GARE is Partnering with Living Cities on a Two-Year Project Called Racial Equity Here
Racial Equity Here is a cutting-edge initiative committed to advancing racial equity and advancing opportunity for all communities in five pilot cities:
- Albuquerque, New Mexico
- Austin, Texas
- Grand Rapids, Michigan
- Louisville, Kentucky
- Philadelphia, Pennsylvania
Racial Equity Here started in 2016 and provides city governments with tools, resources, and training to help cities analyze how their operations impact people of color and develop an outcome-driven action plan. Project partners provide cities with technical support, tools, and best practices to dismantle practices that perpetuate disparate, racialized outcomes. Beyond programs, Racial Equity Here changes systems to shift the national dialogue around racial equity toward high, equitable outcomes for all.
The focus of this project is on improving outcomes for youth, recognizing that systems and structures have created racial inequities, and that early interventions to correct institutional inequities increases the likelihood of success for all our youth.
Racial Equity Here cities are part of a national movement of governments working to dismantle institutional racism, eliminate racial disparities and improve outcomes for all. Despite the fact that equality and justice are commonly held values in our nation, the benefits associated with these values have not been extended to all. Our laws and practices created and perpetuate racial inequities across all life indicators. Government leaders — in partnership with those most impacted by racial inequities — must now transform government to advance racial equity.
Why Racial Equity Here?
Racial inequities are not natural; they have been created and maintained by governments and other institutions. Our systems and structures were designed to create current outcomes—racial inequities across all indicators for success. People of color disproportionately lack access to opportunities, from quality education to good jobs with livable wages. These costly, deeply racialized systems that are failing communities of color are actually failing all of us. For us to eliminate racial inequities and expand opportunities for all, we must take on institutional and structural racism.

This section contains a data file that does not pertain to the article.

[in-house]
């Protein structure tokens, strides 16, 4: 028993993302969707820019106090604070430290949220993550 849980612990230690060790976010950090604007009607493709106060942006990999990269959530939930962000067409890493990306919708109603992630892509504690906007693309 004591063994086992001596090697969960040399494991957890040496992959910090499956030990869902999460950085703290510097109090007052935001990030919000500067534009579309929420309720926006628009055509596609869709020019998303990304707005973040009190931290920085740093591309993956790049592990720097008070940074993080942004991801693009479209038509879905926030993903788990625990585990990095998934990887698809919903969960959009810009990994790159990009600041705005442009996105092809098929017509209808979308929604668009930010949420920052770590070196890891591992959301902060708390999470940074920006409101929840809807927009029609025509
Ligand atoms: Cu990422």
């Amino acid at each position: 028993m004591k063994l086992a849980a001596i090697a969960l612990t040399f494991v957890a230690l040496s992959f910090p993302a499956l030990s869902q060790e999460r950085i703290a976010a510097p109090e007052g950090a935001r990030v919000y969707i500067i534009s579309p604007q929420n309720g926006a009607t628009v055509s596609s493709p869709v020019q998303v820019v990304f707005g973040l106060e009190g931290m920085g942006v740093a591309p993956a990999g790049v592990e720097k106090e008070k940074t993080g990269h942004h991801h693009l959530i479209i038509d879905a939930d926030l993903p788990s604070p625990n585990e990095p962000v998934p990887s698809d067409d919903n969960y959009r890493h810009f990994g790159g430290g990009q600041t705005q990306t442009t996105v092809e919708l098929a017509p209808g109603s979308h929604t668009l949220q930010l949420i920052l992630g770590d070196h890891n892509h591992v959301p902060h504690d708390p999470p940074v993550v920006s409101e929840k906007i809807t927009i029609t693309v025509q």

So many of the root causes of racial inequity—segregation, exclusion, concentrated poverty, and limited opportunities—are within the power of city government to change. Cities have always been laboratories for meaningful social and economic change. By understanding how municipal operations affect race and equity, governments can begin to transform systems to drive better outcomes.
Our youth are our future, and a city in which all youth are able to succeed is our priority. Structural racism has a profound impact on young people of color: it causes marked disparities in every part of their lives — school, work, housing, law enforcement. Yet despite the challenges, young people are creative, passionate and eager to build a more just future for themselves and their communities. Racial Equity Here works with young people and community and agency partners to not just treat symptoms but dismantle root causes of inequity, eliminating disparities and improving outcomes for all young people.
Racial Equity Here is an initiative of Living Cities and GARE. Learn more about GARE here.
About Living Cities: For 25 years, Living Cities has harnessed the collective power of 22 of the world’s largest foundations and financial institutions to develop and scale new approaches for creating opportunities for low-income people and improving the cities where they live. Its investments, research, networks, and convenings catalyze fresh thinking and combine support for innovative, local approaches with real-time sharing of learning to accelerate adoption in more places. Living Cities Capital Innovation team blends public, private, and philanthropic financial resources in new ways to better meet the needs of cities and improve the lives of low-income people. Additional information can be found at www.livingcities.org.